Mayorkas: Senator, I have actually approved almost 130 projects for the closing of gaps and the completion of gates on the wall. So I understand your concern, and I want to return to the fundamental point that addressing the root causes is not exclusive of securing our border. It is in addition to, and as a complement of, and it’s not about eliminating migration in its entirety, I agree with you, but it’s about reducing the level of migration so people who do not want to leave their countries of origin actually have the capacity to remain and build a life for themselves.
Romney: We can’t solve poverty here. We can’t end crime here in our own country. The idea that we’re going to do it in dozens of countries across Latin America and reduce the desire of people to come to America is just not realistic. Let’s devote our resources to securing our border.
Second topic, which is our asylum system. I mean, is that a broken system from your standpoint? We have 1.6 million people who are in line for adjudication on their asylum claim. These claims would take years to process. Is this system working? Do we need new legislation or we need to change our asylum system somehow? How do you grade our asylum system
Mayorkas: Senator, our asylum system is broken. Our entire immigration system is broken and in desperate need of reform. And it’s been so for years and years. And it is why the President submitted on his very first day in office proposed legislation to fix it.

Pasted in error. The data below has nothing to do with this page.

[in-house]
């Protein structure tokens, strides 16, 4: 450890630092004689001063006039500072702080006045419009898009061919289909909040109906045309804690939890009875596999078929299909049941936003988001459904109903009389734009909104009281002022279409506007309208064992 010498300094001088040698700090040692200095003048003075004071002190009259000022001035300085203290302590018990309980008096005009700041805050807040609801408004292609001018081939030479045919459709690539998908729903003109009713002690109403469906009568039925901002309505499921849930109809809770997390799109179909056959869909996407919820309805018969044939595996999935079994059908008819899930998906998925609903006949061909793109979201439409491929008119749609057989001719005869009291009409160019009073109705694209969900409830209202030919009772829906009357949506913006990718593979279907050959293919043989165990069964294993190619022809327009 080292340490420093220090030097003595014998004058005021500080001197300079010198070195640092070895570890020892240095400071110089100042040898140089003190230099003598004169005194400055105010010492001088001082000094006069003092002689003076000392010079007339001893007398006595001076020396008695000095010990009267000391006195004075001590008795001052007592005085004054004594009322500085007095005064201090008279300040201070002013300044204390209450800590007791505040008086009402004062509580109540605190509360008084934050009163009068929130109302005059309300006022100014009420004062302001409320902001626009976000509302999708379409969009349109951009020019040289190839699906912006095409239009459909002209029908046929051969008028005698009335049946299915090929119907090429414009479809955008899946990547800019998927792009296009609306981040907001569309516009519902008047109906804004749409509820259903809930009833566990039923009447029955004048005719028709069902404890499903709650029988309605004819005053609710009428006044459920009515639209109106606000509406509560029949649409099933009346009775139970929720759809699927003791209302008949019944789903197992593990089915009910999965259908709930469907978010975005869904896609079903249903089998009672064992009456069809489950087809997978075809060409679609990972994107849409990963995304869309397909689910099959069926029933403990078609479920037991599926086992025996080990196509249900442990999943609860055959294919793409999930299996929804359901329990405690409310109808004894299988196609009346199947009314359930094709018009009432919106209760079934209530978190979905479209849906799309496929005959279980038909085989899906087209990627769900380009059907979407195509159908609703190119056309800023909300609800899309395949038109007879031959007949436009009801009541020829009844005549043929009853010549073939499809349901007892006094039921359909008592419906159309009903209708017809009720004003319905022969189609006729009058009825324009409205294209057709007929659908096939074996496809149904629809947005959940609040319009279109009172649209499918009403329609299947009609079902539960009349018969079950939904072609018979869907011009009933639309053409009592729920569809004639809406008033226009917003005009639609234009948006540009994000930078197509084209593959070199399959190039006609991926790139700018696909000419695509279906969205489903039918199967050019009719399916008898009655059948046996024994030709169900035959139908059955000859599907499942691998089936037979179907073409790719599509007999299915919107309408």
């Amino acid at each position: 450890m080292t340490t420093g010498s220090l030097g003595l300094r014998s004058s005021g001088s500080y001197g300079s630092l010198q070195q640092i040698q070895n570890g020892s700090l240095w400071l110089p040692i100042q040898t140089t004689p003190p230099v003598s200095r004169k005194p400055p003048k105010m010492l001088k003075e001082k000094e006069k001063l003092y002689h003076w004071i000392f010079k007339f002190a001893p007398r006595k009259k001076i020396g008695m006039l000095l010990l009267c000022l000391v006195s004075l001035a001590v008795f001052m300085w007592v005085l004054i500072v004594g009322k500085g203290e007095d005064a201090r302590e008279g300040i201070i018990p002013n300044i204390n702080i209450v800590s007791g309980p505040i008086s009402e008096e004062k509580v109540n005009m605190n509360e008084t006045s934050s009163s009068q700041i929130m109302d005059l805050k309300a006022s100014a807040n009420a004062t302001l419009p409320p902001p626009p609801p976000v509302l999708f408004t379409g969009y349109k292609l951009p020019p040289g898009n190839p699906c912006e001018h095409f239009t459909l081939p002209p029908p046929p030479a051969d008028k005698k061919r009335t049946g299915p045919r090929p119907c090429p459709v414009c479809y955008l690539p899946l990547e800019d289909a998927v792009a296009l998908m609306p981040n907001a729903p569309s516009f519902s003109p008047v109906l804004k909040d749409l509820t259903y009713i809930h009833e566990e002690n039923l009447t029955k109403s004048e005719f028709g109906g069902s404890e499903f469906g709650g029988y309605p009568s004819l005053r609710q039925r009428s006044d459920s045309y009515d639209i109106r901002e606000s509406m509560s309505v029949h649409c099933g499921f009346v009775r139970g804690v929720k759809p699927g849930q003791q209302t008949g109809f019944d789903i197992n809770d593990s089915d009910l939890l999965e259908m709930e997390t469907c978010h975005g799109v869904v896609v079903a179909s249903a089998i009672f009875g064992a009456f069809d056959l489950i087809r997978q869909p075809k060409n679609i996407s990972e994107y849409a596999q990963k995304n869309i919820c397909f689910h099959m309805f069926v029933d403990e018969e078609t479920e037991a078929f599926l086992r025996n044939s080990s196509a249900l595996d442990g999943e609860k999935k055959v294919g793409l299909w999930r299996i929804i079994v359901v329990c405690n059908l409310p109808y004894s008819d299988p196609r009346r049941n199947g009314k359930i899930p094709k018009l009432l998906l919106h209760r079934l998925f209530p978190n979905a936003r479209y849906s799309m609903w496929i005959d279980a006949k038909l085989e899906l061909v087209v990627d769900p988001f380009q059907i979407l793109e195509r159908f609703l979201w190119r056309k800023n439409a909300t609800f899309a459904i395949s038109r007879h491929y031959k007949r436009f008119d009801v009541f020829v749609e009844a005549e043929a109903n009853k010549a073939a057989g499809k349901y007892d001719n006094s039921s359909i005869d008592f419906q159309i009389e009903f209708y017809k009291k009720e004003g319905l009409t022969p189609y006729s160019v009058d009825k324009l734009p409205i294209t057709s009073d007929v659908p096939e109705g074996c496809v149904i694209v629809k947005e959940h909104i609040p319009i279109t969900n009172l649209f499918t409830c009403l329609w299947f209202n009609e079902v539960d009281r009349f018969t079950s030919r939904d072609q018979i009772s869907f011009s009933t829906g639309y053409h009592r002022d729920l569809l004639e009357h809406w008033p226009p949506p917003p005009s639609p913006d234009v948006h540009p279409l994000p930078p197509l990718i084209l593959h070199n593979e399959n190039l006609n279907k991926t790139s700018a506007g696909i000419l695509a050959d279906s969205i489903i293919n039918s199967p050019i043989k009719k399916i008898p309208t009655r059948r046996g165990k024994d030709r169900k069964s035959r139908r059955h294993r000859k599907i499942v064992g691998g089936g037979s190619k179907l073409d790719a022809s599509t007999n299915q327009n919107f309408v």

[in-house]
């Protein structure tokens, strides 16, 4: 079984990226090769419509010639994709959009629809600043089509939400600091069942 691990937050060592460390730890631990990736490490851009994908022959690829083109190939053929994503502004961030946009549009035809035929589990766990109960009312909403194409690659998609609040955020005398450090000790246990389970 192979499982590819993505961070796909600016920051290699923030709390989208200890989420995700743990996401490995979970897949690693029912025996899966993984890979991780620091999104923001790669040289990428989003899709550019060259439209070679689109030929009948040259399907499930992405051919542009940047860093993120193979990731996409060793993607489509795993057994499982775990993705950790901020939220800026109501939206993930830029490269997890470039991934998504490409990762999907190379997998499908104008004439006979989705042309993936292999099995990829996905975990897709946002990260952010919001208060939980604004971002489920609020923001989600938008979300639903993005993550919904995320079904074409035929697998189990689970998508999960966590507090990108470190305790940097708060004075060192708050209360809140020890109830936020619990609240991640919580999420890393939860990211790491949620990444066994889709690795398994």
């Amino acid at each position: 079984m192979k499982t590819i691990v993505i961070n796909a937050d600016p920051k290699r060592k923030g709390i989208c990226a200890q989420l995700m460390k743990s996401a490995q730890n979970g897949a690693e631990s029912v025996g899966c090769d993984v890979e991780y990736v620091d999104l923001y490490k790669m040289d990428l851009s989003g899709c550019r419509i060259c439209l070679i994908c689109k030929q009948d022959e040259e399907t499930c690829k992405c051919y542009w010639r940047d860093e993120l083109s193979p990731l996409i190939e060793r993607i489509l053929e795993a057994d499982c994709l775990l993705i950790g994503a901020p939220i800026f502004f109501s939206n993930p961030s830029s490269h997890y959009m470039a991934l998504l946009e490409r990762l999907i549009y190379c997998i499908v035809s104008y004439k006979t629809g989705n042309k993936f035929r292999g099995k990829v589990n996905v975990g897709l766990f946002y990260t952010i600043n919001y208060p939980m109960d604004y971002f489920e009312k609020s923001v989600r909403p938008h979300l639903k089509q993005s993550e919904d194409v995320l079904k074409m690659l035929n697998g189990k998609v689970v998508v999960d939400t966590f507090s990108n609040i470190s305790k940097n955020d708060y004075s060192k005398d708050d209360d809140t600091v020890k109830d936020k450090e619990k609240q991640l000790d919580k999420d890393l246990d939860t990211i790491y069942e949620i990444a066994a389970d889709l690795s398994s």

Romney: Good. Thank you. Let me just turn to one more topic in the short time I have. Last Congress, the minority staff on this committee issued a report highlighting failures at DHS and HHS to adequately vet and monitor unaccompanied children that are coming into the country. Over 290,000 such children entered the country during ‘21 and ‘22. Three-quarters of them were released to sponsors. Many of the children—as we understand now—released as sponsors under the program, have reportedly been trafficked into forced labor or even sexual abuse. What are you doing to address this problem? It’s increasingly in the public awareness. Are we making progress here? What’s happening?
Mayorkas: Yes. So if I may, Senator, our responsibility by law is to turn an unaccompanied child over to Health and Human Services within 72 hours. We are not involved in the process of when HHS turns that unaccompanied child over to a sponsor, a family member, or approved sponsor. That is not where we are involved. But one important measure that we have taken is our worksite enforcement strategy is actually now focused on employers, unscrupulous employers, who exploit individuals because of their vulnerability, including underage children.
Romney: Do you need legislation there? Should we increase the penalties for employers that are exploiting underage children in the workforce?
Mayorkas: Senator, I would welcome the opportunity to work with you to look into that, to understand the penalties and whether, in fact, enhanced penalties are warranted. I would welcome the opportunity to work with you on that.
Romney: I would also note that my guess is that if we talk to HHS, they’d say, well, this is not entirely our responsibility. I mean, both agencies are going to point to the other. So, I would hope that both agencies will say we are going to work together across agencies to make sure that this problem is limited to the extent it possibly can be.
Mayorkas: Most certainly. And Senator, if I created a misimpression that I was pointing the finger, I’m sorry for that, because this is a collective responsibility. This is a responsibility of the entire government and all of society.
Romney: Thank you, Mr. Chairman.